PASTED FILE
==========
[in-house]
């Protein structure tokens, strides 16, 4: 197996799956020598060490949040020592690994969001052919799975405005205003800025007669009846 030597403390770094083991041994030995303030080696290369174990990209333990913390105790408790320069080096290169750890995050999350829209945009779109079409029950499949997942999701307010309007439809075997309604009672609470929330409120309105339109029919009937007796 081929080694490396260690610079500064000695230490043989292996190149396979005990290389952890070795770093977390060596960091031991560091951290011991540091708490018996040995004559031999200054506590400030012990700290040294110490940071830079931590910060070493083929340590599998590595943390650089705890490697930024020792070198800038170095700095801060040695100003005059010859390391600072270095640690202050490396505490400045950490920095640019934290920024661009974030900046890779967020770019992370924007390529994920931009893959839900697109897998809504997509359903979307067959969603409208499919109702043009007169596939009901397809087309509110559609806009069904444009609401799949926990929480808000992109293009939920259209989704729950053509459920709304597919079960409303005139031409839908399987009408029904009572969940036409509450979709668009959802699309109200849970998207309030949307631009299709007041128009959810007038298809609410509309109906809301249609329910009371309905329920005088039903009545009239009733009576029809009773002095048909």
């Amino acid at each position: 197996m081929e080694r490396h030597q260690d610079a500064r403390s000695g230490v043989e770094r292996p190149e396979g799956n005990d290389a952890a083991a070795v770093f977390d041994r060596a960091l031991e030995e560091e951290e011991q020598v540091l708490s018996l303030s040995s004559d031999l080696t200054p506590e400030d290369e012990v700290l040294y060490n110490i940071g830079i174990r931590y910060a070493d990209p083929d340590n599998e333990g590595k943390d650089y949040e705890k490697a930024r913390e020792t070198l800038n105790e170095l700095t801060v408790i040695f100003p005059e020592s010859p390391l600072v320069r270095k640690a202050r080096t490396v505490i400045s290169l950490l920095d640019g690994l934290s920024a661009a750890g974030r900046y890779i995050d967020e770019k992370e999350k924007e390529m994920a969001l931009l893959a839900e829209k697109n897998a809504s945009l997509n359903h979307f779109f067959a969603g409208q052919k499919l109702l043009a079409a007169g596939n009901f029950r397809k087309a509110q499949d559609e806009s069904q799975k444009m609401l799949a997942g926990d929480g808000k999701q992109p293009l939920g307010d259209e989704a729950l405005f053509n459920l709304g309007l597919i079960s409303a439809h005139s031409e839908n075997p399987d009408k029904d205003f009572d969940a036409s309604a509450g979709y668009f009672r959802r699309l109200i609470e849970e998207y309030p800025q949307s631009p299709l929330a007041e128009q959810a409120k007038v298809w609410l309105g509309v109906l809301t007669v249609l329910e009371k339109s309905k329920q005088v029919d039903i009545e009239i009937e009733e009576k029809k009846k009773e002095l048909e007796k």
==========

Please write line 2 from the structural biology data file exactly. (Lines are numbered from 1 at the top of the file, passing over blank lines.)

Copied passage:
């Protein structure tokens, strides 16, 4: 197996799956020598060490949040020592690994969001052919799975405005205003800025007669009846 030597403390770094083991041994030995303030080696290369174990990209333990913390105790408790320069080096290169750890995050999350829209945009779109079409029950499949997942999701307010309007439809075997309604009672609470929330409120309105339109029919009937007796 081929080694490396260690610079500064000695230490043989292996190149396979005990290389952890070795770093977390060596960091031991560091951290011991540091708490018996040995004559031999200054506590400030012990700290040294110490940071830079931590910060070493083929340590599998590595943390650089705890490697930024020792070198800038170095700095801060040695100003005059010859390391600072270095640690202050490396505490400045950490920095640019934290920024661009974030900046890779967020770019992370924007390529994920931009893959839900697109897998809504997509359903979307067959969603409208499919109702043009007169596939009901397809087309509110559609806009069904444009609401799949926990929480808000992109293009939920259209989704729950053509459920709304597919079960409303005139031409839908399987009408029904009572969940036409509450979709668009959802699309109200849970998207309030949307631009299709007041128009959810007038298809609410509309109906809301249609329910009371309905329920005088039903009545009239009733009576029809009773002095048909």